“No need to go anywhere,” Holly, a widow living in St. Louis, Mo.,  says after just discovering a young black man sleeping on her roof. “Just come eat the breakfast.”

The young man she addresses, named Eugene, is on the run for reasons that are only revealed near the end of “Palacios,” St. Louis filmmaker Robert Herrera’s latest work that dives into issues of race, the criminal justice system and loneliness.

This single line from the first conversation between the two sets into motion a story that is part reality and part fiction.

What follows the film’s introductory chance encounter is simultaneously awkward and emotional. After Holly, played by Libby Bibb, convinces Eugene, played by Olajuwon Davis, to try fixing her air conditioner, she reveals that her husband died not long ago. She now lives alone with her Boston Terrier, Hulk, and spends her days drinking whiskey and smoking cigarettes. In a scene where she is alone in her kitchen, she breaks down in tears after Hulk avoids, like capricious dogs do, being close to her. When Eugene and Holly talk after breakfast, the topic of her husband comes up, and the two nonprofessional actors have impressive chemistry discussing their personal lives.

Herrera’s background is in documentary filmmaking; she made “The Gray Seasons,” a documentary about the St. Louis University women’s basketball team, in 2011. Like “Palacios,” “The Gray Seasons” is shot entirely in black and white, a stylistic trait that lends Herrera’s films a more serious and focused feel.

Herrera’s affinity for documentaries is immediately present in “Palacios,” and its handheld-centric cinematography and zoomed-in shots lends a realism to the piece that makes the story feel more authentic.

Underlying Holly and Eugen’s interactions is the oddity of Holly’s hospitality. After all she has been through, her sudden acceptance of a stranger into her home seems strange, and it is unclear what she truly thinks of him.

Audience members are left to ponder this brevity for themselves. Perhaps she realized that he, as a young black man, has likely had difficulty in his life that she cannot imagine and wants to help in any way she can, or maybe she simply wanted a little human company — or at least to get her air conditioner fixed.

These thoughts, however, fade to the background as the two quickly become friends, and more details about Eugene’s life are revealed, including that he received a scholarship from a college in Chicago but was not able to attend for financial reasons, and that he has a child on the way. These difficult life situations have direct parallels to those of the actor Olajuwon Davis, who is now serving time in federal prison on weapons charges related to the turmoil in Ferguson, Mo., following the fatal shooting of Michael Brown.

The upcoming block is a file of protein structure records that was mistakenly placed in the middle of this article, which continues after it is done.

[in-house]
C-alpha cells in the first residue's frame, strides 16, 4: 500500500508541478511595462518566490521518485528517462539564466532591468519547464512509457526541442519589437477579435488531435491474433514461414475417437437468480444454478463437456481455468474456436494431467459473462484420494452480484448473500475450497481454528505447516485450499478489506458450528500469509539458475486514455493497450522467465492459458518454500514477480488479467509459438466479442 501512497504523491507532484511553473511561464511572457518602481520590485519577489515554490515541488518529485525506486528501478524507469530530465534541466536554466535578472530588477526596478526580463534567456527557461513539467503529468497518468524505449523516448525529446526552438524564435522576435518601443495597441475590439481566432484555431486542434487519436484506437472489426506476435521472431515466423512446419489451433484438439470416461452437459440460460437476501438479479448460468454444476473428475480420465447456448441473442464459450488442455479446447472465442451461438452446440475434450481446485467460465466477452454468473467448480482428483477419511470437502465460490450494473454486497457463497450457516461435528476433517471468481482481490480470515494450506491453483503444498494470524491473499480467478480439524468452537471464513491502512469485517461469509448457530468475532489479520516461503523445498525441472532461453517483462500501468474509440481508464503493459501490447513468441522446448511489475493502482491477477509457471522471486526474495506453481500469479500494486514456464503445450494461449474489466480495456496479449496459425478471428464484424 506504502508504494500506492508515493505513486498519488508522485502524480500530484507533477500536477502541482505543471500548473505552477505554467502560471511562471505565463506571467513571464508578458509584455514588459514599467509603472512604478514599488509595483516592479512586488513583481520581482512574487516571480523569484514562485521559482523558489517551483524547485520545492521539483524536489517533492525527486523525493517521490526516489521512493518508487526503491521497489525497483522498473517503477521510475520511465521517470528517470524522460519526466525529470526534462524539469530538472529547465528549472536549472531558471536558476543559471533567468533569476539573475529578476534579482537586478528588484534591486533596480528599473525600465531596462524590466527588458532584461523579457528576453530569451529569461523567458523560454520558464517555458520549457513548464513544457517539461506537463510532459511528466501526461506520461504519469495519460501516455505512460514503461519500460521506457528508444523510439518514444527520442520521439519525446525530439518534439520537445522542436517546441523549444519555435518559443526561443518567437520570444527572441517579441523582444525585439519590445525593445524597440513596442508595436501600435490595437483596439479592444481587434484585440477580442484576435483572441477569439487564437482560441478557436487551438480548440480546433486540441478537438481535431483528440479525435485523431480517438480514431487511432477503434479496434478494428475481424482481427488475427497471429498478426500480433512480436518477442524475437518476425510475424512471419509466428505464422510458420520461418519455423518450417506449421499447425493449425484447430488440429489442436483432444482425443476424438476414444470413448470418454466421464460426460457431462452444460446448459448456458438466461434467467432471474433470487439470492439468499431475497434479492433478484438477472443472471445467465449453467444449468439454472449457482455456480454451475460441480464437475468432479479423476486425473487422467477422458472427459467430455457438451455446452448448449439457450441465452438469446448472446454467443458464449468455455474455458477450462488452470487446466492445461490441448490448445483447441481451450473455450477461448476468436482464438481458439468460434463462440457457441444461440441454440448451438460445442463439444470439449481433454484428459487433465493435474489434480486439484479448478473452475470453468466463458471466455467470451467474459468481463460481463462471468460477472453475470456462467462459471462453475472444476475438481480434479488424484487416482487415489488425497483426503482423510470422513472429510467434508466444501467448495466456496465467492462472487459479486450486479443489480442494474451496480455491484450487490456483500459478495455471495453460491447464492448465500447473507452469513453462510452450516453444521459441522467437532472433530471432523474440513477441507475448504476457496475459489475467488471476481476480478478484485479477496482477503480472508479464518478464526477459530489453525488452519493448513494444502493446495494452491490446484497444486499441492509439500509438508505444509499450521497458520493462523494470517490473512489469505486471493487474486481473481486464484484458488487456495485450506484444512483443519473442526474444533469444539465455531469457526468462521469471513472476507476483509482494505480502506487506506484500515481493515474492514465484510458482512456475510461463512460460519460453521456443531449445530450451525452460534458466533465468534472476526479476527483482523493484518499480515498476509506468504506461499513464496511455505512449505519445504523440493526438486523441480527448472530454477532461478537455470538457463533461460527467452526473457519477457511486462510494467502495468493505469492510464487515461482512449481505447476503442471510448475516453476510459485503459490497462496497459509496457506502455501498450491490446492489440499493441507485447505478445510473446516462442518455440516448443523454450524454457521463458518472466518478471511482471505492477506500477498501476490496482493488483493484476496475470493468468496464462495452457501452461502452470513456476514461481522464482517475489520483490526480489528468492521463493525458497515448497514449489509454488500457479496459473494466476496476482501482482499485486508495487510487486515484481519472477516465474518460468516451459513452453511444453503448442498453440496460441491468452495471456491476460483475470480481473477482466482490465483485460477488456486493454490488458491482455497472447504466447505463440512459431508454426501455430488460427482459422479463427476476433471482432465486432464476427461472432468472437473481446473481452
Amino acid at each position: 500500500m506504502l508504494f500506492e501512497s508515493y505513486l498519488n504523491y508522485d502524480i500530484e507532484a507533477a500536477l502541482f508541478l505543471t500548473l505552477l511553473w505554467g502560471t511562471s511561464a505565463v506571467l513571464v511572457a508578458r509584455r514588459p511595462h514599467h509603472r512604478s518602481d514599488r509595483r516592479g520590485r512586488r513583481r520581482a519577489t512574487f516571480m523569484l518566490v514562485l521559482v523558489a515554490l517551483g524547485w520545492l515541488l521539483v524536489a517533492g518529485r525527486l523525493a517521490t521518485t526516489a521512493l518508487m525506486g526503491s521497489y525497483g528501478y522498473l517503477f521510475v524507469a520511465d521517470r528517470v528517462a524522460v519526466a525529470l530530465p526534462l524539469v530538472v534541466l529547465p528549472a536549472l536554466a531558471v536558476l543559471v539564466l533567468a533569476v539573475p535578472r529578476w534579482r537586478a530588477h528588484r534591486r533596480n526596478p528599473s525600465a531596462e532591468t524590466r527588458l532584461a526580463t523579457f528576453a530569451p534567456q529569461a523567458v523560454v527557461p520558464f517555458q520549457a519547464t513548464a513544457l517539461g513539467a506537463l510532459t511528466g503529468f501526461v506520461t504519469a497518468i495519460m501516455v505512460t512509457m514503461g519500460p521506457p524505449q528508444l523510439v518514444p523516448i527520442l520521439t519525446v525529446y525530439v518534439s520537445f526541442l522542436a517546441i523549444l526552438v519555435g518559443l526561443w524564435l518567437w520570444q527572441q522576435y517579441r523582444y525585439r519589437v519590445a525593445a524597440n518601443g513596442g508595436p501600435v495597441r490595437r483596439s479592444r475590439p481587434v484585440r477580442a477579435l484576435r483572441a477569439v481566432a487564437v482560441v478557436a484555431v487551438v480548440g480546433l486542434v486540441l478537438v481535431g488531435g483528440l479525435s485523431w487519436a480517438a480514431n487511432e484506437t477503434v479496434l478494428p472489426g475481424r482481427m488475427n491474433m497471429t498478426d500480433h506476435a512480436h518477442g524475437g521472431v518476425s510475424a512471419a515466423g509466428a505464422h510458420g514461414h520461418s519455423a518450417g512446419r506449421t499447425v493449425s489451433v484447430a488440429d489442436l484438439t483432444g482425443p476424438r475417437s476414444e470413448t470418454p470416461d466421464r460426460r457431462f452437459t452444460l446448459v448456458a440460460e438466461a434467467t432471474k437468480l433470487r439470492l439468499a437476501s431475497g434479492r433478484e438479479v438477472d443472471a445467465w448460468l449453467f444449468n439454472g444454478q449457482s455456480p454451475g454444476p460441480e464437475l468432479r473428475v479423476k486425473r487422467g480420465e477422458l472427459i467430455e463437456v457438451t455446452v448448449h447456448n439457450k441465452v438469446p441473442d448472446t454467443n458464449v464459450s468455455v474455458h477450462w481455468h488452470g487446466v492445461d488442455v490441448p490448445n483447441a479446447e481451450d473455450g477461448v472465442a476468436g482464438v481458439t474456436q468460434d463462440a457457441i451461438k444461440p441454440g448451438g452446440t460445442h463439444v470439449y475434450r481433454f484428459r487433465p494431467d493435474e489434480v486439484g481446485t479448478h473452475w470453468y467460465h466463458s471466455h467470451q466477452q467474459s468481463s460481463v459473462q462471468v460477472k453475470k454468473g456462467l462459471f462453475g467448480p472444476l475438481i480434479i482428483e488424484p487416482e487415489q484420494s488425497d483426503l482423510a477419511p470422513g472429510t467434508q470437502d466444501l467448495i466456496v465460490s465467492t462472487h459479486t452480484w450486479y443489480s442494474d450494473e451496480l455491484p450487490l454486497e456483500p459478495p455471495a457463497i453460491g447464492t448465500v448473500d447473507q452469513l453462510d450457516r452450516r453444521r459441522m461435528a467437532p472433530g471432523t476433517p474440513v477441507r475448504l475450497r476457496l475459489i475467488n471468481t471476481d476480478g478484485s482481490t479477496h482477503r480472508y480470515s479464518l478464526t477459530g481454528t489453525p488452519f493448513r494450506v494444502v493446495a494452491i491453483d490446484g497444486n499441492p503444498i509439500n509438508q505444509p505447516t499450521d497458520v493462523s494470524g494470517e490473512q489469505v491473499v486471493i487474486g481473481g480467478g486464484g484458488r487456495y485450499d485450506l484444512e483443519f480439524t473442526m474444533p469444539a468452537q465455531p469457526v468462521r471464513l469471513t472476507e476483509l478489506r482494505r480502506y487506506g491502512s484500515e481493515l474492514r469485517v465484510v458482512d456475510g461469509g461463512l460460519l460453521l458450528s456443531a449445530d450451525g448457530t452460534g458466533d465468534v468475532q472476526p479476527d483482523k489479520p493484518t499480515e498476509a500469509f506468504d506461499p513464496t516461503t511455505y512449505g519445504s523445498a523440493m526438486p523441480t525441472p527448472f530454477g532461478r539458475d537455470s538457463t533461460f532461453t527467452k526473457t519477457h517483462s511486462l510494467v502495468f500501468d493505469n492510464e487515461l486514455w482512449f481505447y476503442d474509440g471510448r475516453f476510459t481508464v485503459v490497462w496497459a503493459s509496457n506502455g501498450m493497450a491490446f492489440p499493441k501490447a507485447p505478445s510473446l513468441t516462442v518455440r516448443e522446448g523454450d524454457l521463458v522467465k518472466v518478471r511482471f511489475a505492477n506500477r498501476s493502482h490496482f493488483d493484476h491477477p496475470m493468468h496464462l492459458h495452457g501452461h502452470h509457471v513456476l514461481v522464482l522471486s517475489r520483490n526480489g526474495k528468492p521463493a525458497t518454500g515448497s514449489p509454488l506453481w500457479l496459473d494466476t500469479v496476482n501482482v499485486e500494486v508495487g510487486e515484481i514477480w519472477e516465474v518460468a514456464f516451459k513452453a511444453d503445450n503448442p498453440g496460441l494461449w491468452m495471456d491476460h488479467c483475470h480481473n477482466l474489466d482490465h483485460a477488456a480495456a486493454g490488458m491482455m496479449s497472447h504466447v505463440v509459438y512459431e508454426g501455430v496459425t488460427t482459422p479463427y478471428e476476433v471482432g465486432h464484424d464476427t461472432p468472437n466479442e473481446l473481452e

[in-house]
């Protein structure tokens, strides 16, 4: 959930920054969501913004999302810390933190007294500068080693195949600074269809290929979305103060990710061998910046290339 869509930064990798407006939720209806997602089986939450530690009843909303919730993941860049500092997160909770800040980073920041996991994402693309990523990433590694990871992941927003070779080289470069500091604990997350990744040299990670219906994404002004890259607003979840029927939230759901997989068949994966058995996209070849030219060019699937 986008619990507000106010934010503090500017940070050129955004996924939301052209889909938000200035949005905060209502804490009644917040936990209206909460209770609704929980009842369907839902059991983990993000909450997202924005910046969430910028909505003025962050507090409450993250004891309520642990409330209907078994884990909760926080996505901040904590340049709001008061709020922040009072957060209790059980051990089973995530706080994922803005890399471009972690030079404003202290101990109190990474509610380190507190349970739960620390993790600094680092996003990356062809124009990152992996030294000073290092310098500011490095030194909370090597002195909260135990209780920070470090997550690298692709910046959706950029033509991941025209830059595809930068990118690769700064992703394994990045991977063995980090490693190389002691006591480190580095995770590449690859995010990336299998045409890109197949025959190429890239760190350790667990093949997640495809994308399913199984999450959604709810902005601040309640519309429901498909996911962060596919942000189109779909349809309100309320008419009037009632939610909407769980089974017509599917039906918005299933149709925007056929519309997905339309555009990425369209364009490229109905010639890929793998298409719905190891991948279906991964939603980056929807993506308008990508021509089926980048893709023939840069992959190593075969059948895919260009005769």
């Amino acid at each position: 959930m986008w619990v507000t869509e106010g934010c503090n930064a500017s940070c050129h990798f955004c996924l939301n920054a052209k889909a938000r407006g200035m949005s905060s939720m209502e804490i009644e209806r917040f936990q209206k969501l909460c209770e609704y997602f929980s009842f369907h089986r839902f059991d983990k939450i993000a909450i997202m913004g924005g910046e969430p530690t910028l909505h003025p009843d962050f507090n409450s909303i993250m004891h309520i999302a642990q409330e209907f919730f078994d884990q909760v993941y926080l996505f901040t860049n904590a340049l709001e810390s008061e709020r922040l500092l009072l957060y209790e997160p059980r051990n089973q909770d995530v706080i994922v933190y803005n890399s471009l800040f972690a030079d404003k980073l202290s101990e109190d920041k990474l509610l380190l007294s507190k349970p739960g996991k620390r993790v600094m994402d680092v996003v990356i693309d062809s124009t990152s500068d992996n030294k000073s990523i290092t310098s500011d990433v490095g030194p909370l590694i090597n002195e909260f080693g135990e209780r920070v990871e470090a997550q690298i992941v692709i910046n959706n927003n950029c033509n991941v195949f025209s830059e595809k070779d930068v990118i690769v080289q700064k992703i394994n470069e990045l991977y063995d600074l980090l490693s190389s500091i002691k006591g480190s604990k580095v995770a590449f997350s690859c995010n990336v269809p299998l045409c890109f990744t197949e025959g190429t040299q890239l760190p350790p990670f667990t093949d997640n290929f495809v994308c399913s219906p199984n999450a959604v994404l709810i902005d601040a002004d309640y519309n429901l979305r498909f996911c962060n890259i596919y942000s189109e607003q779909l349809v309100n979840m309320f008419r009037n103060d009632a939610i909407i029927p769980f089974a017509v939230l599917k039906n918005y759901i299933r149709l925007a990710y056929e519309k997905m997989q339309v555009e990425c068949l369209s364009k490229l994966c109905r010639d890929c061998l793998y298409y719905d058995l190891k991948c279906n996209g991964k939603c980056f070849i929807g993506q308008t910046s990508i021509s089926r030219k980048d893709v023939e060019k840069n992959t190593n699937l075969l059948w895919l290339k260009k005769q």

“Palacios” takes place on the 4th of July, and Herrera uses this setting as an opportunity to deal with American identity and police brutality. As Holly and Eugene watch from the rooftop above, Herrera juxtaposes the fireworks show put on by mostly black St. Louis residents in an adjacent lot with a threatening police presence, alluding to the tension between police officers and racial minorities throughout the United States. The scene also foreshadows an encounter between police officers and Eugene that comes later in the film.

Taken as a whole, the narrative of “Palacios” dwells in mystery and its revelation. Some questions, like Holly’s intentions and what Eugene is running from, are left a mystery for the audience to decipher. Faced with the opportunity to give someone she may otherwise disregard as dangerous a second chance, Holly decision at the film’s ending will leave some with a sour taste in their mouths.

But despite how hard it is to watch, the ending solidifies Herrera’s connection between narrative and documentary filmmaking by tying the harshness of reality to the creative possibility of fictional narratives.

“Palacios” is a humanizing tale of crime and forgiveness, and it marks Herrera’s first serious foray into the field of narrative filmmaking. While some parts of the film feel limited by its small set and cast, “Palacios” is proof that Herrera can successfully weave a complex narrative into a film that is compelling to watch and offers a nuanced discussion of police brutality and race relations in America.

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